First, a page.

It is a book of two halves. ‘Ghosts of the Vortex’ presents lyrics written with great authority, and interested in the line, the stanza, and in striking phrasing which inks itself into the brain. We are to understand our responsibilities to recognise ‘trench honesties/ occluded by one century/ and the paradigms of myth’. May pieces use ‘you’, implicating the reader and Malone is not afraid to also use the collective ‘we’, something out of fashion in contemporary poetry, but useful in his exposure of ‘our tribal code’. The titular second half, written in single-paragraph prose poems, seems to imply no easy return to the lyric and a searing imperative to re-think, reimagine, and re-invent ourselves. There are no easy answers in these poems. They wear a huge range of references lightly and they beguile with prose sentences that come to seem the very stuff of poetry – a difficult thing to achieve. From MOOCs to the Poundshop, from Churchill’s cock-ups to Photoshopping our legacies, Malone takes us on a dizzying ride through both popular and esoteric culture, and yet this work does not disappear into its own scholarship or cynicism, but keeps providing earned, if transitory, glimpses of the human need for meaning. ‘Moon, moon! He says, as if the word holds the heft of all things.’ (’Commuter’). Somewhat reminiscent of the early work of Geoffrey Hill, perhaps most particularly of Mercian Hymns, Malone’s work manages to convey the anguish of a deeply moral sensibility by playfully upending and reinventing traditional lyric tropes and by using the prose poem as a form which provides both a scaffold and a restraint for his uncompromising vision. Beware, though, he may be addressing you: ‘Thank you for your neo-concern’; and ‘be advised, your poppy/ is not mine’ (‘Dear Revisionist’).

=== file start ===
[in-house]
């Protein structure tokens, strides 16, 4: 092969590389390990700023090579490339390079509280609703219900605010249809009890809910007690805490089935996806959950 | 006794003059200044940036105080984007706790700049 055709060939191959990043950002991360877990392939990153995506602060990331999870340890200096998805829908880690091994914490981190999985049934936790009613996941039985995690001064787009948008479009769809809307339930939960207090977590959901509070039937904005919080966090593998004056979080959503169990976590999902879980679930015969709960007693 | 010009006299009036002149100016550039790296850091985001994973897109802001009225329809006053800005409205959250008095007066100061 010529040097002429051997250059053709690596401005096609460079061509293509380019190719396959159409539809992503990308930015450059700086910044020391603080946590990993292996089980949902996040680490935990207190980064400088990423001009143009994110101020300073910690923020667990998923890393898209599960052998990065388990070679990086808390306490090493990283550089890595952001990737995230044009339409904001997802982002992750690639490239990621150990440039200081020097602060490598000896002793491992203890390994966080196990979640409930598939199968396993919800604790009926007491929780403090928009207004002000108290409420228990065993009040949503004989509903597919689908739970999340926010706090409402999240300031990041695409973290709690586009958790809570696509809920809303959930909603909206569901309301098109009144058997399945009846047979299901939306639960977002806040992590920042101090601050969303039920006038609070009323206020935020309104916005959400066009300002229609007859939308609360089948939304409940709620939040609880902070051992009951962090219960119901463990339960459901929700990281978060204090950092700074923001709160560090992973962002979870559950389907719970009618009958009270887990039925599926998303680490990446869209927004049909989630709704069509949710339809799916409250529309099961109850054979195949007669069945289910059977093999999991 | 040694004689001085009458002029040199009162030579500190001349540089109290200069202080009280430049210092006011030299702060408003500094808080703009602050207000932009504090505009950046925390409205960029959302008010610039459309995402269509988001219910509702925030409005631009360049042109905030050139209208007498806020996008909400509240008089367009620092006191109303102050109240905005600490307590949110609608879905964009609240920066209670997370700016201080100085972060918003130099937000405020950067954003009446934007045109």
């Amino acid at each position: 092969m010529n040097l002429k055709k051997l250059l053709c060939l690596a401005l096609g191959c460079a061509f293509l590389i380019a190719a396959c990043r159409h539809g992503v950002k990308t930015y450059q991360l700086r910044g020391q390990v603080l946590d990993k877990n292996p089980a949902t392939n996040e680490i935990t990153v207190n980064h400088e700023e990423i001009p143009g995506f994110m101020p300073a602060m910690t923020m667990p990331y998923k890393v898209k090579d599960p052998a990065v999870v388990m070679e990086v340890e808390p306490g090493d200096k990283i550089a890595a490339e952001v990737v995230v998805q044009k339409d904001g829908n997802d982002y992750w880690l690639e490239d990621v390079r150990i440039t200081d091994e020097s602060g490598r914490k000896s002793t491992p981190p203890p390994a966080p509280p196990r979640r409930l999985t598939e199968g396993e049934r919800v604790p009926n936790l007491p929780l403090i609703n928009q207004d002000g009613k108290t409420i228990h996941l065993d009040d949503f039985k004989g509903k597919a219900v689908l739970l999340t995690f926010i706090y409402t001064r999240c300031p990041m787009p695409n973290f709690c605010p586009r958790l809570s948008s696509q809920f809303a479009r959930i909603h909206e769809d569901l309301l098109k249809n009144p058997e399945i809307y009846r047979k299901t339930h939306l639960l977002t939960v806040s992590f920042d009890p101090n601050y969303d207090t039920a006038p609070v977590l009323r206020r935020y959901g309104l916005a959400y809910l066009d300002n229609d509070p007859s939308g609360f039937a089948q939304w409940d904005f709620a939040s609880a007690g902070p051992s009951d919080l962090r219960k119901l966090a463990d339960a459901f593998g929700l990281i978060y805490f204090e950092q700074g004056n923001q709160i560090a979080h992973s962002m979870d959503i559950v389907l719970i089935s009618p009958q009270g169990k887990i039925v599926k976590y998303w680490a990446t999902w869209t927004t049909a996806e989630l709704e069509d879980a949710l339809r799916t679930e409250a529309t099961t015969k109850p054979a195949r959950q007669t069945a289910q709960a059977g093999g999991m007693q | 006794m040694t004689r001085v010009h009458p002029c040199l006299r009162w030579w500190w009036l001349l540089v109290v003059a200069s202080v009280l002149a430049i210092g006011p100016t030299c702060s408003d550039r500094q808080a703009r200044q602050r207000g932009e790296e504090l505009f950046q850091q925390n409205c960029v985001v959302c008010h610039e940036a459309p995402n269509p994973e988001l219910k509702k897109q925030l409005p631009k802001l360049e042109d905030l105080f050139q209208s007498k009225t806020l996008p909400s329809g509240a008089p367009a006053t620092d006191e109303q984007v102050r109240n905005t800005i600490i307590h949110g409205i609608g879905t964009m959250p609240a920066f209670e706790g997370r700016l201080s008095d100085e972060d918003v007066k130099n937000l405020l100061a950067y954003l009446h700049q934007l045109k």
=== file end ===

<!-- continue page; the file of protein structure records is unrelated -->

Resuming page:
|Posted by firstname.lastname@example.org on January 19, 2021 at 3:30 PM||comments (0)|
Review: Larksong Static by Martin Malone
The poems of Larksong Static, Martin Malone’s superb selected verse from the last fifteen years, form an eclectic mappa mundi of love and loss, life and death, charting ‘its contours as surely / as our own’ line after line.
Through its eighty-four pages Malone is both Thomas Hardy and Peter Buck; a poet of lyrical landscapes and jangling post-punk portraits; whose subjects range from the ‘earthworks’ of Barbury Castle to Truman Capote’s ‘old room / at the Pensione de Lustro’ via the late-night, early-morning ‘Prodigals’ where ‘we ease deep into chairs / each snugging the glove of shared hunger.’ One moment we catch him shaving his sick mother’s head in ‘Like I Was Your Girlfriend’ and the next he is ‘Mic-ing The Kit’ or waiting for REM’s Green World Tour to roll into town. And yet there is no discord in such diverse shifts of attitude and approach. The beautiful ‘On An Afternoon Like This She Takes A New Lover’ — with its pitch-perfect ‘man-trap of memory’ — performs a delicate and moving duet alongside ‘Mrs Mounter, circa 1914,’ where the backwards leap in time and space requires nothing more than a simple step or the turning of a page. Through these poems, and so many others in the collection, we travel lightly amongst our unique and universal griefs.